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Indicator 2 8 : Food shelf use

Goal: People in need will receive support that helps them live as independently as they can. This goal reflects the value Minnesotans place on independence and personal responsibility, but also recognizes that at times people may need to rely on others for assistance. Unlike most other Minnesota Milestones goals, this one relies not just on indicators of outcomes but also on indicators of participation in public programs. However, progress in providing help does not necessarily mean progress in independent living.

Rationale: Food shelf use gives some indication of the number of Minnesotans requiring assistance with this basic need, and the availability of food assistance to help them.

About this indicator: From 2000 to 2001, household visits to food shelves increased by twelve percent. This is the largest single year increase in more than a decade. A network of food banks and food shelves serves low-income Minnesotans. The numbers reported here include multiple visits by the same household. According to Hunger Solutions Minnesota (formerly the Minnesota Food Shelf Association), even though the number of household food shelf visits decreased between 1998 and 2000, the number of visits per household increased from 5.3 per year in 1995 to 6.1 in 2000. It is estimated that one in 22 Minnesotans received help from a food shelf in 2001. One-half of the individuals served at food shelves in 2001 were children; 20 percent were seniors.

In addition to local food shelf use, qualified people can participate in the national Commodity Supplemental Food Program, which provides food stamps and other food programs through national grants to states. In 2001, Minnesota agencies distributed over 4 million pounds of U.S. Department of Agriculture commodities worth over $3 million. The seven regional food banks distributed USDA commodity foods to approximately 300 food shelves and 900 on-site meal programs and shelters throughout the state.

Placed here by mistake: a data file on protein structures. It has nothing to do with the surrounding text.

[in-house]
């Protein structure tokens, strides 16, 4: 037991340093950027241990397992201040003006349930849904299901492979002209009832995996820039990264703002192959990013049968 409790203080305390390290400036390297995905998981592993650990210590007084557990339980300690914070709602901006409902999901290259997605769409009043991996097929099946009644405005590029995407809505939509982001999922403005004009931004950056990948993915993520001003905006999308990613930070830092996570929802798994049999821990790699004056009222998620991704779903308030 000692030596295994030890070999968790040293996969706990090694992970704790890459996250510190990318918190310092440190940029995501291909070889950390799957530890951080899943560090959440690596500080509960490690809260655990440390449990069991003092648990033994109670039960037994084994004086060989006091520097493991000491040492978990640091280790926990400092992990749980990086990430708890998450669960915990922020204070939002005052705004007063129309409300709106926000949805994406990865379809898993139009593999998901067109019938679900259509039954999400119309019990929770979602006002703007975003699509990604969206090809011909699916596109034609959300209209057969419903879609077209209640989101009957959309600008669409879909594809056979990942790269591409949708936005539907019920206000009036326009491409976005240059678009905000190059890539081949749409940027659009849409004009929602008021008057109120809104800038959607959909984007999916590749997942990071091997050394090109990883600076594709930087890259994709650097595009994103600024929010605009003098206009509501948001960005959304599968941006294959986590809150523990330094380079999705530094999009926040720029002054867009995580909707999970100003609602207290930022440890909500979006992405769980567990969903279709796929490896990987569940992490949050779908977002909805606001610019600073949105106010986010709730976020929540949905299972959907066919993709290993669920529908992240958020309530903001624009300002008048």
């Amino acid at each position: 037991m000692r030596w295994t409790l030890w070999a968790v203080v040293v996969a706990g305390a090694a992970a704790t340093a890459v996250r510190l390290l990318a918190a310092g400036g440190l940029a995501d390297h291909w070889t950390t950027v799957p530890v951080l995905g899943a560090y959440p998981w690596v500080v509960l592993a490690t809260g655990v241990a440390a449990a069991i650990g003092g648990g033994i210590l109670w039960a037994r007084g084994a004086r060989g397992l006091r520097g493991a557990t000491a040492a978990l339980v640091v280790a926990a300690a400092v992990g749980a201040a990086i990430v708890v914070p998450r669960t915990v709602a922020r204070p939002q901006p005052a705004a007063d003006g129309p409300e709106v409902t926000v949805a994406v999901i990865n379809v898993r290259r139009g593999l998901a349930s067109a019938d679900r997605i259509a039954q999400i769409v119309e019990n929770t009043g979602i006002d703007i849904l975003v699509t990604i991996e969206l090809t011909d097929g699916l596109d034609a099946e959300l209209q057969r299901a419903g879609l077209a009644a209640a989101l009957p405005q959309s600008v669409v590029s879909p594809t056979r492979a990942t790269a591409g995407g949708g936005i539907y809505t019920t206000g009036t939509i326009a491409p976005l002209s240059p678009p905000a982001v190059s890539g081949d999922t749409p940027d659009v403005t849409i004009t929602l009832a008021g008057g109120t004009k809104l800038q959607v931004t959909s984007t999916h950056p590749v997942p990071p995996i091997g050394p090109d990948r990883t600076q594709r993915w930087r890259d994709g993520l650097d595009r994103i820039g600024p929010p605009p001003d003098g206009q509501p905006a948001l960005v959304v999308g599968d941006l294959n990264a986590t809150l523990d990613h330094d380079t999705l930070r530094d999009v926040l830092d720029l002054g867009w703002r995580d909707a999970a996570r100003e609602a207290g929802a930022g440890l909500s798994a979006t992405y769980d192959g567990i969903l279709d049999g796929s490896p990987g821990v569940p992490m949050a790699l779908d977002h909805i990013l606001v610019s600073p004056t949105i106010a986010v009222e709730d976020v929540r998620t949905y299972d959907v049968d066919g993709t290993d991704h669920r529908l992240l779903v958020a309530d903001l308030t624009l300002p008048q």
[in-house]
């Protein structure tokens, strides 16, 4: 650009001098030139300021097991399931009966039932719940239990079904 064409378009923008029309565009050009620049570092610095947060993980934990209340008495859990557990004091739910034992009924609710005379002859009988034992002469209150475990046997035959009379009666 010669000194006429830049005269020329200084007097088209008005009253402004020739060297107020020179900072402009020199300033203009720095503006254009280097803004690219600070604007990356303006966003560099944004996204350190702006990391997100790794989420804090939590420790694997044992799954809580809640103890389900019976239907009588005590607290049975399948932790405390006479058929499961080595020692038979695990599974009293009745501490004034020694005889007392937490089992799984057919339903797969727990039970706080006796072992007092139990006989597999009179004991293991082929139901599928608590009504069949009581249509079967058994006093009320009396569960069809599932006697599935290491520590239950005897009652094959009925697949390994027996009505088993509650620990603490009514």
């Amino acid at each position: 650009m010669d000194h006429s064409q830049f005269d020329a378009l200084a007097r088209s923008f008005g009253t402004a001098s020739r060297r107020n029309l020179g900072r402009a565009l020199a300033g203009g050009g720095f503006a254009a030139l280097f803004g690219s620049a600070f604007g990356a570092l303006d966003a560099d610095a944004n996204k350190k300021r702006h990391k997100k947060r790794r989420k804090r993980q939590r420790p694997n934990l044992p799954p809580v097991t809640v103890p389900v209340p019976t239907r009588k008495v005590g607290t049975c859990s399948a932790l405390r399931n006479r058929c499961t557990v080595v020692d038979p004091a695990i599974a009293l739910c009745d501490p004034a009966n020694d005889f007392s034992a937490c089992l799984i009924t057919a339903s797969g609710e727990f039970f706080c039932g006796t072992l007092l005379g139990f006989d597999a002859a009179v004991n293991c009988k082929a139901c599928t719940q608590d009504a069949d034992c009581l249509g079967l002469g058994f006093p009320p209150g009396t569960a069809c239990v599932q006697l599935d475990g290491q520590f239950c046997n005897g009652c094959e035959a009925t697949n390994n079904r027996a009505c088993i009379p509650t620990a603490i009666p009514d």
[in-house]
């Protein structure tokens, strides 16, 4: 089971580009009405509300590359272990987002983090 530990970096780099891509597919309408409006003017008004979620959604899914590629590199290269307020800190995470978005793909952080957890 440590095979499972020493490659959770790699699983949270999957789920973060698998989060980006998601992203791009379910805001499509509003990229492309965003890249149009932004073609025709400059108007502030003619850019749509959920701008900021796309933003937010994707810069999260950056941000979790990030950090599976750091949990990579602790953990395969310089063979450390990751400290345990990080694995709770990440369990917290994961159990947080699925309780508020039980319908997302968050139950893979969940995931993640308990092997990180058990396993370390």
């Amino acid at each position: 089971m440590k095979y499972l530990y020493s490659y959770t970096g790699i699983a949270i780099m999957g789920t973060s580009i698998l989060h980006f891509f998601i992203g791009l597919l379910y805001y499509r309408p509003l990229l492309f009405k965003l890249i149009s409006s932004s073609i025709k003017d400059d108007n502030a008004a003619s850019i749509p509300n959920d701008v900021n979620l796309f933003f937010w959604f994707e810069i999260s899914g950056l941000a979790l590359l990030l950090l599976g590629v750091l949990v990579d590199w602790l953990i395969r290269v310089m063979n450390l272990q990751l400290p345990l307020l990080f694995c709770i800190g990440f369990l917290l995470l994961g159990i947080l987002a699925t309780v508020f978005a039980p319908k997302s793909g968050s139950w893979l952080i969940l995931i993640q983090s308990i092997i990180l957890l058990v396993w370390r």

For comparison: No national figures are available for comparison.

Things to think about: Although 43 percent of households using food shelves in 2000 reported employment as their main source of income, 82 percent of these households had incomes below the poverty line.

Technical notes: Minnesota had 310 food shelves in 2001; 258 participated in the survey. One-third are in the Twin Cities metro area. Contributors include Minnesota FoodShare (a program of the Greater Minneapolis Council of Churches), the Minnesota Food Bank Network, individuals, congregations and other volunteer groups.

In Minnesota Milestones 1998, the source for data was The Urban Coalition, Minnesota Food Shelf Use Statistics. In 1999, the source was Hunger Solutions Minnesota.

The survey of household characteristics of food shelf users was conducted by Hunger Solutions Minnesota in July 2000. Participants of the confidential survey were clients of 18 on-site meal programs and 152 food shelves. This participation represented approximately 60 percent of all households served by these agencies.


  • Hunger Solutions Minnesota, Working, But Still Hungry, February 2001,
  • Minnesota FoodShare,
  • Minnesota Department of Children, Families & Learning,

Related indicators:

Other related indicators:

  • Minnesotans enrolled in MinnesotaCare, Medical Assistance and related health care programs (Minnesota Department of Human Services,
  • Minnesotans receiving government subsidies for child care (Minnesota Department of Children, Families & Learning,

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